| PCC |DTLS |     |     |   ND  |     |
        +-----+-----+-----+-----+-------+-----+-----+
        | TCP |       UDP       |    ICMP     |RSVP |
        +-----+-----+-----+-----+-------+-----+-----+
        |                 IPv6                      |
        +-------------------------------------------+
        |               6LoWPAN HC                  |
        +-------------------------------------------+
        |                   6top                    |
        +-------------------------------------------+
        |             802.15.4e   TSCH              |
        +-------------------------------------------+

   RPL is the routing protocol of choice for LLNs.  (TBD RPL) whether
   there is a need to define a 6TSCH OF.

   (tbd NME) COMAN is working on network Management for LLN.  They are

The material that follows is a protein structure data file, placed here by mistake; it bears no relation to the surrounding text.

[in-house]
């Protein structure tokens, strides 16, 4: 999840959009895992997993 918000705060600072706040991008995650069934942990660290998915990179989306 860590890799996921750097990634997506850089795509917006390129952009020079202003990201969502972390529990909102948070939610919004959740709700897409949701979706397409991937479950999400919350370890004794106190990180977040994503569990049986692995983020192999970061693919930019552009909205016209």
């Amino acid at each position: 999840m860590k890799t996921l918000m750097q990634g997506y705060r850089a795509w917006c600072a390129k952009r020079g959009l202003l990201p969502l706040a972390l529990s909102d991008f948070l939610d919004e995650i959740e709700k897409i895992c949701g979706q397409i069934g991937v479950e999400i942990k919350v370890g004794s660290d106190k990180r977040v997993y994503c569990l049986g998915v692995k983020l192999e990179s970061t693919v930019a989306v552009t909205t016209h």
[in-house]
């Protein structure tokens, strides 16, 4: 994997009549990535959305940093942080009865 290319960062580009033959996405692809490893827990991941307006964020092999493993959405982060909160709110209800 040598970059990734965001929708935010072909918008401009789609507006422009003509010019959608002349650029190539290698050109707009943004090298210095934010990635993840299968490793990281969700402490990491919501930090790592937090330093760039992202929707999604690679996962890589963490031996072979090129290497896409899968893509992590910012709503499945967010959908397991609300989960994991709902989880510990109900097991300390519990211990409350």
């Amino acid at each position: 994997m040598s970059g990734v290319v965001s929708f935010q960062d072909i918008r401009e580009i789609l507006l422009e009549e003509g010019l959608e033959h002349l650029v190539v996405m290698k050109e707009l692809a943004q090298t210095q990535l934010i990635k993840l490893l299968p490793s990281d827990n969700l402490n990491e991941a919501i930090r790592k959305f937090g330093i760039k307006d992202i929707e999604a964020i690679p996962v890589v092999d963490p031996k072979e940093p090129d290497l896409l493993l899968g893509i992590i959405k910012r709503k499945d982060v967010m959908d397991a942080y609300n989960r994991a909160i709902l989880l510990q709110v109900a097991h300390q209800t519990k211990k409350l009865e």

considering the Open Mobile Alliance (OMA) Lightweight M2M (LWM2M)
   Objet system.  This standard includes DTLS, CoAP (core plus the Block
   and Observe patterns), SenML and CoAP Resource Directory.

   (tbd PCC) need to work with PCE WG to define flows to PCE, and define
   how to accomodate PCE routes and reservation.  Will probably look a
   lot like GMPLS

   (tbd Backbone Router) need to work with 6MAN to define ND proxy.
   Also need BBR sync sync between deterministic ethernet and 6TSCH


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   LLNs.

   IEEE802.1TSN: external, maintain consistency.

   IEEE802.15.4: external, (tbd need updates?).

   ISA100.20 Common Network Management: external, maintain consistency.